Case Summary: Ishvarbhai Samatbhai Chudasama vs. State of Gujarat

Author: Rushikesh U. Patil National Law University, Nagpur Editor: Anish Aggarwal The West Bengal National University of Juridical Sciences, Kolkata

In this case, we will cover and give an overview of the case Ishvarbhai Samatbhai Chudasama vs. State Of Gujarat and it will give you a brief yet precise outline regarding all the major facts and issues involved in this particular case which basically revolves quashing of FIR (section 482 of Crpc).

Applicant:- Ishvarbhai Samatbhai Chudasama

Respondent:- State Of Gujarat

Bench:- Justice Ashokkumar C. Joshi

Application Date:- 05/06/2020

Court:- High Court of Ahemdabad, Gujrat.

Facts of the case:

While night patrolling, the police availed secret information that one Mr. Dharmendrasinh is residing near Ashapura Mataji Temple is having English made liquor. They immediately called the panchas and as per Section 120 of the Prohibition Act they raided the premises wherein the person was present who disclosed his name as Dharmendrasinh Rajendrasinh Vala. He was having 66 bottles of English made liquor but not having requisite pass / permit. It was Party Special Deluxe Whisky of 36 bottles worth Rs.18,000/- as well as MC Dowell’s No.1 Superior Whisky in 30 bottles and the rate of each bottle is Rs.500/- and in all Rs.15,000/-. In presence of panchas, by way of panchnama, ultimately the offence is registered under Sections 65 (a), 65 (e) and 116 (b) of the Prohibition Act and the Accused person was arrested.

Timeline of events :-

13/03/2020 – Police raided on basis on an anonymous tip.

05/06/2020 – Application filed for quashing the FIR.

Issues/ Controversies involved:-

  1. Does the applicant is liable under Section 66 (a) (e) and 116(b) of Prohibitions act ?

  2. Is this a fit case to exercise the extraordinary power of the court under section 482 of CrPc.

Contentions by applicant:

1) The applicant is neither bootlegger nor his activity is involved in the FIR, and only on the basis of the statement of co-accused the offence is registered.

2) There is neither any evidence against the applicant nor the applicant is the owner of the house.

3) The applicant is not the owner of the alleged goods.

Findings of the court :- After pursuant of provision in section 482 of Crpc and pursuant of supreme court judgements, merely stating that the applicant was not present at the time of raid and the applicant is not the owner of the raided place, is not enough to  entertain the application. The investigation is still pending and therefore the court can not only rely on the evidence stated in the FIR.

In the case of Parbhatbhai Ahir v. State of Gujrat, the following relevant principles are laid down:-

1) Section 482 preserves the inherent powers of the High Court to prevent an abuse of the process of any court or to secure the ends of justice. The provision does not confer new powers. It only recognises and preserves powers which inherent in the High Court.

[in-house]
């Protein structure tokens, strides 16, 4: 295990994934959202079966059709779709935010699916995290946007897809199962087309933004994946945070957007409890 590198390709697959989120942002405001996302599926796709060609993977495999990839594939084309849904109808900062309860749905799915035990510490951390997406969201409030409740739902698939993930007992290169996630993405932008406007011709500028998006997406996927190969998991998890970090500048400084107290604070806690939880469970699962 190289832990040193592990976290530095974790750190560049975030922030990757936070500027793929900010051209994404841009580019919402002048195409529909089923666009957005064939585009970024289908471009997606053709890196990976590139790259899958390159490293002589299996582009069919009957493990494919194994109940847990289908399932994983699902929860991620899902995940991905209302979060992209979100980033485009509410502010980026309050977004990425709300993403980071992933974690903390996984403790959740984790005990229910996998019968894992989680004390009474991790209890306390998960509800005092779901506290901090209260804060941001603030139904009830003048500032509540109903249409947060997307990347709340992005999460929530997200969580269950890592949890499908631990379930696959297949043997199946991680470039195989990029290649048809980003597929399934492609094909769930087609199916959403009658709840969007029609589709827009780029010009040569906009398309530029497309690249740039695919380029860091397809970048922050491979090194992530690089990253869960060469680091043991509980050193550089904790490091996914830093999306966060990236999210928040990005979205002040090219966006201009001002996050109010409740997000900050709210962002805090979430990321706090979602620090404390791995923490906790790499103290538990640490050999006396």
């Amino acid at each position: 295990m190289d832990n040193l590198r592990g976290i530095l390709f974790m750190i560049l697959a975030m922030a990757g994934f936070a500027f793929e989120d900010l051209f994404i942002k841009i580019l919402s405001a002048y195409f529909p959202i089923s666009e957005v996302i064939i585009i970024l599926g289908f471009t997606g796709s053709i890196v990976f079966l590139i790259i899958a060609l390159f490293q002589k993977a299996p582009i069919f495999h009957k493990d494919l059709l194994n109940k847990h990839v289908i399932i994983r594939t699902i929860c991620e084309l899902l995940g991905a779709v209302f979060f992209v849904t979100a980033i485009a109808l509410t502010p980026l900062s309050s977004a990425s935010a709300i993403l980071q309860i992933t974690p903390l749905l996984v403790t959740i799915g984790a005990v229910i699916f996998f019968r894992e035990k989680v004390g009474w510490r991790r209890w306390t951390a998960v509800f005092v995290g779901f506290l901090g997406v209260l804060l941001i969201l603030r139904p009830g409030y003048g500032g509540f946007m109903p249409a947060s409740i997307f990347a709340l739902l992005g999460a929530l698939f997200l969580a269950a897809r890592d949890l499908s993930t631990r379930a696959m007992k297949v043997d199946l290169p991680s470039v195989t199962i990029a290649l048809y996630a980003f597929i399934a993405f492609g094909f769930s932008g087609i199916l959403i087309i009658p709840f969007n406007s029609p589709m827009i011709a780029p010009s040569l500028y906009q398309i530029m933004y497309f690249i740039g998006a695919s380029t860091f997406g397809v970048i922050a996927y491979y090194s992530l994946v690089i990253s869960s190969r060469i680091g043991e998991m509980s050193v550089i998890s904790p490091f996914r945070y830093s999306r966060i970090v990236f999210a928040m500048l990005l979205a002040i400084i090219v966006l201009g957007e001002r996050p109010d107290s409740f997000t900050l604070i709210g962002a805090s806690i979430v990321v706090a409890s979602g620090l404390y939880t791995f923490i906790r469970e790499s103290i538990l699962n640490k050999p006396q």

2) In forming an opinion whether a criminal proceeding or complaint should be quashed in exercise of its jurisdiction under Section 482, the High Court must evaluate whether the ends of justice would justify the exercise of the inherent power.

3) While the inherent power of the High Court has a wide ambit and plenitude it has to be exercised;

(a) to secure the ends of justice.

(b) to prevent an abuse of the process of any court.

In the case of R.P.Kapur v. State of Punjab, Hon’ble Supreme Court has held that while exercising powers under Section 482 of the Criminal Procedure Code, a criminal proceeding against a person can be quashed if the case belongs to any one of the following classes:

  1. Where there is a legal bar against institution or continuance of the criminal proceedings.

2.Where the allegations in the FIR do not constitute an offence, even if taken at face value and in their entirety.

  1. Where the allegations made constitute an offence, but there is no evidence which can prove them.

Also by referring to the judgement ‘Authorized Officer, State Bank of Travancore and Anr. V/s. Mathew K.C. in Civil Appeal No.1281 of 2018’ the court denied constitutional remedies that the applicant prayed for under articles 226 & 227 stating whenever there is alternative efficacious remedy available with applicant, applicant is not entitled for constitutional remedies. And once the chargesheet is filed the applicant can defend his case in the trial court.

By taking into references made above it can be said that not entertaining the application is not the abuse of the process of power of the law in any manner.

Conclusion:- By the principles stated in case of Parbhatbhai Ahir v. State of Gujarat [2017 (9) SCC 641] Every case has unique and distinguished facts and no specific set of rules can be formulated in general for all of the cases, hence it is the duty of respective court to study the cases precisely and draw a conclusion.

Therefore it could be concluded that though the applicant fulfills principles stated in previous judgements of supreme courts, due to pending investigation and thus not complete evidence, the high court has full discretionary power as mentioned in section 482 of crpc.

Judgements quoted on settled law:-

  1. Narendra Singh v. State of Punjab[2014 (6) SCC 466].

  2. Parbhatbhai Ahir v. State of Gujarat[2017 (9) SCC 641]

  3. State of Haryana v. Bhajan Lal [1992 AIR 604]

  4. P.Kapur v. State of Punjab[1960 AIR 862]

  5. Authorized Officer, State Bank of Travancore and Anr. V/s. Mathew K.C. in Civil Appeal No.1281 of 2018 (arising out of S.L.P. (C) No.24610 of 2015

  6. Surya Dev Rai V/s. Ram Chander Rai & Ors. in Civil Appeal No.6110 of 2003

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